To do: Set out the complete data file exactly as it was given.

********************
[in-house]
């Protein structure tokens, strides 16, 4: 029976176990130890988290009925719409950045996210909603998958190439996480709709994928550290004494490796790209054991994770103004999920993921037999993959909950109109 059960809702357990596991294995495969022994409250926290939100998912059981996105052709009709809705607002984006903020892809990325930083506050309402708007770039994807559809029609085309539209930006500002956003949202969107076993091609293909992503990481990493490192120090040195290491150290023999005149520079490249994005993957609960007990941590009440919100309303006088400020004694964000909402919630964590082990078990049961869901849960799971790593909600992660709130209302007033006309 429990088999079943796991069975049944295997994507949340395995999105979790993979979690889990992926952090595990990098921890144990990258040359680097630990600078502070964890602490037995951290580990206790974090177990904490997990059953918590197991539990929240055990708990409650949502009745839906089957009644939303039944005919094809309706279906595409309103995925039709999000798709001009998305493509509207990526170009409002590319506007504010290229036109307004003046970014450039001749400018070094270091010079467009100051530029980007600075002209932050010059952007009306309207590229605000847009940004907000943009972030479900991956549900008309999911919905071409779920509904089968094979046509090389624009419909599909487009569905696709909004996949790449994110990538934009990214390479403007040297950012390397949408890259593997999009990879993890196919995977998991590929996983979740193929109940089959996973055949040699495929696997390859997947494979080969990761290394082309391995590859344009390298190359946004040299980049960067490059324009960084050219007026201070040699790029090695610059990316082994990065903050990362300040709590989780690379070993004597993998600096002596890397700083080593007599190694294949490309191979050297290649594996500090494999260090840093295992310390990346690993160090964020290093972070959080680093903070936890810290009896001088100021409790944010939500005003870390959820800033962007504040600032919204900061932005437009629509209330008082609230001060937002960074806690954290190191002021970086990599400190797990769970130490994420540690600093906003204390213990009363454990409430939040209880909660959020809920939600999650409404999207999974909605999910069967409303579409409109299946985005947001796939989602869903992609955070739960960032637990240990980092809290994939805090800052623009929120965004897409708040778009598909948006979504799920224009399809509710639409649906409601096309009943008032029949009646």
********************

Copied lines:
[in-house]
């Protein structure tokens, strides 16, 4: 029976176990130890988290009925719409950045996210909603998958190439996480709709994928550290004494490796790209054991994770103004999920993921037999993959909950109109 059960809702357990596991294995495969022994409250926290939100998912059981996105052709009709809705607002984006903020892809990325930083506050309402708007770039994807559809029609085309539209930006500002956003949202969107076993091609293909992503990481990493490192120090040195290491150290023999005149520079490249994005993957609960007990941590009440919100309303006088400020004694964000909402919630964590082990078990049961869901849960799971790593909600992660709130209302007033006309 429990088999079943796991069975049944295997994507949340395995999105979790993979979690889990992926952090595990990098921890144990990258040359680097630990600078502070964890602490037995951290580990206790974090177990904490997990059953918590197991539990929240055990708990409650949502009745839906089957009644939303039944005919094809309706279906595409309103995925039709999000798709001009998305493509509207990526170009409002590319506007504010290229036109307004003046970014450039001749400018070094270091010079467009100051530029980007600075002209932050010059952007009306309207590229605000847009940004907000943009972030479900991956549900008309999911919905071409779920509904089968094979046509090389624009419909599909487009569905696709909004996949790449994110990538934009990214390479403007040297950012390397949408890259593997999009990879993890196919995977998991590929996983979740193929109940089959996973055949040699495929696997390859997947494979080969990761290394082309391995590859344009390298190359946004040299980049960067490059324009960084050219007026201070040699790029090695610059990316082994990065903050990362300040709590989780690379070993004597993998600096002596890397700083080593007599190694294949490309191979050297290649594996500090494999260090840093295992310390990346690993160090964020290093972070959080680093903070936890810290009896001088100021409790944010939500005003870390959820800033962007504040600032919204900061932005437009629509209330008082609230001060937002960074806690954290190191002021970086990599400190797990769970130490994420540690600093906003204390213990009363454990409430939040209880909660959020809920939600999650409404999207999974909605999910069967409303579409409109299946985005947001796939989602869903992609955070739960960032637990240990980092809290994939805090800052623009929120965004897409708040778009598909948006979504799920224009399809509710639409649906409601096309009943008032029949009646």